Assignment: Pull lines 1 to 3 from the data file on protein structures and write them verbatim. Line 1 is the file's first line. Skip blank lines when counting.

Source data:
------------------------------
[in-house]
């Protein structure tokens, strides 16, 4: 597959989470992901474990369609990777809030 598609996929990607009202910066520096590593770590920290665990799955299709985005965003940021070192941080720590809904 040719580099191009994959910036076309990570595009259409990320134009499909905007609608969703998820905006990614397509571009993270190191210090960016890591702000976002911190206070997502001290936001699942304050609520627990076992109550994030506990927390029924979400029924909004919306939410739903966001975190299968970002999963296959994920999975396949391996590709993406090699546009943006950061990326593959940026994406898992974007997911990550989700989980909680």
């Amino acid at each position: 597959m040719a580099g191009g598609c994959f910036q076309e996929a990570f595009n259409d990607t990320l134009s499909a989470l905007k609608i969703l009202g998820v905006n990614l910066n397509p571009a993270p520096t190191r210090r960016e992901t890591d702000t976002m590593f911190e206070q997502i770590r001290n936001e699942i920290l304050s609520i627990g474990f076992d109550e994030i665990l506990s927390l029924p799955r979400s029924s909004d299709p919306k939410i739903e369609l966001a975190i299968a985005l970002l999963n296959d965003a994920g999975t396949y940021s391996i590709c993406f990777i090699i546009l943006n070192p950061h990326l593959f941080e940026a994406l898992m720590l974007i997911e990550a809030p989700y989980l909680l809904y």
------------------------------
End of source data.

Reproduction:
[in-house]
């Protein structure tokens, strides 16, 4: 597959989470992901474990369609990777809030 598609996929990607009202910066520096590593770590920290665990799955299709985005965003940021070192941080720590809904 040719580099191009994959910036076309990570595009259409990320134009499909905007609608969703998820905006990614397509571009993270190191210090960016890591702000976002911190206070997502001290936001699942304050609520627990076992109550994030506990927390029924979400029924909004919306939410739903966001975190299968970002999963296959994920999975396949391996590709993406090699546009943006950061990326593959940026994406898992974007997911990550989700989980909680």
């Amino acid at each position: 597959m040719a580099g191009g598609c994959f910036q076309e996929a990570f595009n259409d990607t990320l134009s499909a989470l905007k609608i969703l009202g998820v905006n990614l910066n397509p571009a993270p520096t190191r210090r960016e992901t890591d702000t976002m590593f911190e206070q997502i770590r001290n936001e699942i920290l304050s609520i627990g474990f076992d109550e994030i665990l506990s927390l029924p799955r979400s029924s909004d299709p919306k939410i739903e369609l966001a975190i299968a985005l970002l999963n296959d965003a994920g999975t396949y940021s391996i590709c993406f990777i090699i546009l943006n070192p950061h990326l593959f941080e940026a994406l898992m720590l974007i997911e990550a809030p989700y989980l909680l809904y």